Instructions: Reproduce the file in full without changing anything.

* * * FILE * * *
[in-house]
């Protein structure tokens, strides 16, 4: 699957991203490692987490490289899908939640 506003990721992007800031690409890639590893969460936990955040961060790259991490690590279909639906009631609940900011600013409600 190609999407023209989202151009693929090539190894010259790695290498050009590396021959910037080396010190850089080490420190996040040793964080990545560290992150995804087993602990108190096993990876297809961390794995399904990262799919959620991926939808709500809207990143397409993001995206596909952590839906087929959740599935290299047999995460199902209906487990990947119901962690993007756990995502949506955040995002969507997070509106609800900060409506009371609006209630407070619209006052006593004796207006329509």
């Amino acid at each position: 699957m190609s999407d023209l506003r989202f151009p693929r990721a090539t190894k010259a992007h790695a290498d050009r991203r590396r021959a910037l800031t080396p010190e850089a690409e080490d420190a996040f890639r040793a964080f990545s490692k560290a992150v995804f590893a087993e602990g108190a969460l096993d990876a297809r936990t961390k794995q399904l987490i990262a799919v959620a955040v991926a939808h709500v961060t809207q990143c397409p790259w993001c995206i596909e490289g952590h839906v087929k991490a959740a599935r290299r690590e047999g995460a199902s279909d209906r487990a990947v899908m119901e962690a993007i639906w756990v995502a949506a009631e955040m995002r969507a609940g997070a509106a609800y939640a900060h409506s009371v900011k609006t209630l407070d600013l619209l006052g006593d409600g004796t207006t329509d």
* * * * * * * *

[in-house]
């Protein structure tokens, strides 16, 4: 699957991203490692987490490289899908939640 506003990721992007800031690409890639590893969460936990955040961060790259991490690590279909639906009631609940900011600013409600 190609999407023209989202151009693929090539190894010259790695290498050009590396021959910037080396010190850089080490420190996040040793964080990545560290992150995804087993602990108190096993990876297809961390794995399904990262799919959620991926939808709500809207990143397409993001995206596909952590839906087929959740599935290299047999995460199902209906487990990947119901962690993007756990995502949506955040995002969507997070509106609800900060409506009371609006209630407070619209006052006593004796207006329509």
């Amino acid at each position: 699957m190609s999407d023209l506003r989202f151009p693929r990721a090539t190894k010259a992007h790695a290498d050009r991203r590396r021959a910037l800031t080396p010190e850089a690409e080490d420190a996040f890639r040793a964080f990545s490692k560290a992150v995804f590893a087993e602990g108190a969460l096993d990876a297809r936990t961390k794995q399904l987490i990262a799919v959620a955040v991926a939808h709500v961060t809207q990143c397409p790259w993001c995206i596909e490289g952590h839906v087929k991490a959740a599935r290299r690590e047999g995460a199902s279909d209906r487990a990947v899908m119901e962690a993007i639906w756990v995502a949506a009631e955040m995002r969507a609940g997070a509106a609800y939640a900060h409506s009371v900011k609006t209630l407070d600013l619209l006052g006593d409600g004796t207006t329509d």